Public Charity

Author: Nataly Venger

Social projects run by the Mennonites were an example for all of Russian society on how to solve social problems in a civilized way. Providing unprecedented services for the rehabilitation of unprotected social groups, the Mennonites introduced new standards of life, that indicated the ethical maturity, humanity and economic status of their communities.

 

Serving the community

The Mennonites in Russia were an economically prosperous ethnic and religious group. According to Mennonite ethics, wealth was considered a responsibility. The money had to ‘act’ and be used for useful things. The concept of charity had a social content, related to the goal of serving the community. The financial means of the congregation were used in the running of the institutions that were called  ‘institutions of public charity’ in Russia.

 

Schools, hospitals and nursing homes

The activity of the institutions was related to the social rehabilitation of the community members who needed support from the congregation. Because of a high level of intermarriage in Mennonite society, a considerable number of people were suffering from mental illnesses. By 1914 a few establishments that were important for the community had been founded. They were: ‘The School for the Deaf and Mute’ in Tiege, the hospital ‘Bethania’ for mentally ill patients and a nursing home. The running of these institutions was financially supported by the richest people of the communities. Like ‘Bethania’, the ‘School for Deaf and Mute’ was 50% paid for by private donations.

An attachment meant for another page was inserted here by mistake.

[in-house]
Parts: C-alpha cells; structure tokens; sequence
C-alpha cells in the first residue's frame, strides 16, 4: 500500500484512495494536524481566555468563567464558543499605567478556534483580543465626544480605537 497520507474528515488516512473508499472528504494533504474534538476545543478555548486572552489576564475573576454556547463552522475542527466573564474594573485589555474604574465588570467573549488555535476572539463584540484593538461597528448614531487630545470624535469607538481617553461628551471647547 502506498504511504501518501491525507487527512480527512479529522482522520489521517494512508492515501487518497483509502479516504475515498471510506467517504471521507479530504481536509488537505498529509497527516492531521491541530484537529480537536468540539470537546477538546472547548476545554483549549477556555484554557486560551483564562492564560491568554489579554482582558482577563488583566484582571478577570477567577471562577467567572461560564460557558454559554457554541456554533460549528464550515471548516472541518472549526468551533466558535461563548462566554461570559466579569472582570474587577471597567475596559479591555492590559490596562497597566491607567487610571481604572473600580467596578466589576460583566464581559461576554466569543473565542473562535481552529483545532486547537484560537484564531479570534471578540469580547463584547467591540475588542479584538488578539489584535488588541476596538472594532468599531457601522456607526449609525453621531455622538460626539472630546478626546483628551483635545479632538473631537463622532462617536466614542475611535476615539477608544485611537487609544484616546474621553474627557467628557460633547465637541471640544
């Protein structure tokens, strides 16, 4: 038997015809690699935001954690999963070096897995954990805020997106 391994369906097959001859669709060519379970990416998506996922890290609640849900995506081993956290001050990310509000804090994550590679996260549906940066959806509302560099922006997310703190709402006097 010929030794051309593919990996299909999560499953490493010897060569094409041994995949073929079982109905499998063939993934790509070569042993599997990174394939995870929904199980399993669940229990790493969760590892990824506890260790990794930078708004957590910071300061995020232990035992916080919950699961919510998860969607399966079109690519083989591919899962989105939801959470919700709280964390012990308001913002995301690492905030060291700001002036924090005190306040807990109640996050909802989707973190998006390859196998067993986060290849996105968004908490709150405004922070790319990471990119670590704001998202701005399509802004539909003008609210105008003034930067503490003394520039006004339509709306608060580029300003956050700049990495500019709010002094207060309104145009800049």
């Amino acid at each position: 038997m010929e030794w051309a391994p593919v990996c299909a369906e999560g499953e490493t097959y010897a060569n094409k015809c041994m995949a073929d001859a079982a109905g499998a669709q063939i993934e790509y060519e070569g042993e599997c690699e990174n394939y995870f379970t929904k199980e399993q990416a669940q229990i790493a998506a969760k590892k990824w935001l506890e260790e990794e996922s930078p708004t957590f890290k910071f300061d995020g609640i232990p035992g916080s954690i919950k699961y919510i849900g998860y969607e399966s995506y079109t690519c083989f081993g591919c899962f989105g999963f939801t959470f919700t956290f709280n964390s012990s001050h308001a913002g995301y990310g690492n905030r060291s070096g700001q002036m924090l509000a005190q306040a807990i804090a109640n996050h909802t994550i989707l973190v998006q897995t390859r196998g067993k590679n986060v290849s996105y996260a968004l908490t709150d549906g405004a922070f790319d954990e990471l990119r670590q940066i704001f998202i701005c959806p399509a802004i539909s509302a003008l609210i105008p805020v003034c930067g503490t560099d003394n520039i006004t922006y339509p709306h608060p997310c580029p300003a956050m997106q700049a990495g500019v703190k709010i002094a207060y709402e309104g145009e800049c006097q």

Donations

The idea for the establishment of ‘Bethania’ was brought up by the Ekaterinoslav congregation, which consisted of the largest Mennonite dynasties of industrialists and public figures (the Thiessens, Toews, Fasts, Ezaus and Bergmans). A charitable foundation was set up to start the project. Donations were anonymous, and the hospital fund soon reached 262.000 rubles. For people in need treatment was free of charge.

 

Mennonites and (non) Mennonites

The hospital was located in Alt-Kronsweide (Chortytza). It opened in March 1911, and it had treated 53 patients by December 1912. Although most patients were Mennonites, members of other ethnic groups were also given access to treatment. ‘Bethania’ was run by a Council, led by the famous entrepreneurs J. Suderman and J. Lepp. The fund  reached 93.514 rubles and the budget reached 37.956 rubles in 1911–1913. A year's care for one patient cost 300 rubles. Fifteen patients got free treatment. Another medical building with a laundry, and a steam boiler was built in 1915.

 

Photo: John A. Lapp, C. Arnold Snyder eds.: Testing Faith and Tradition. A Global Mennonite History: Europe. (Good Books, PA, 2006).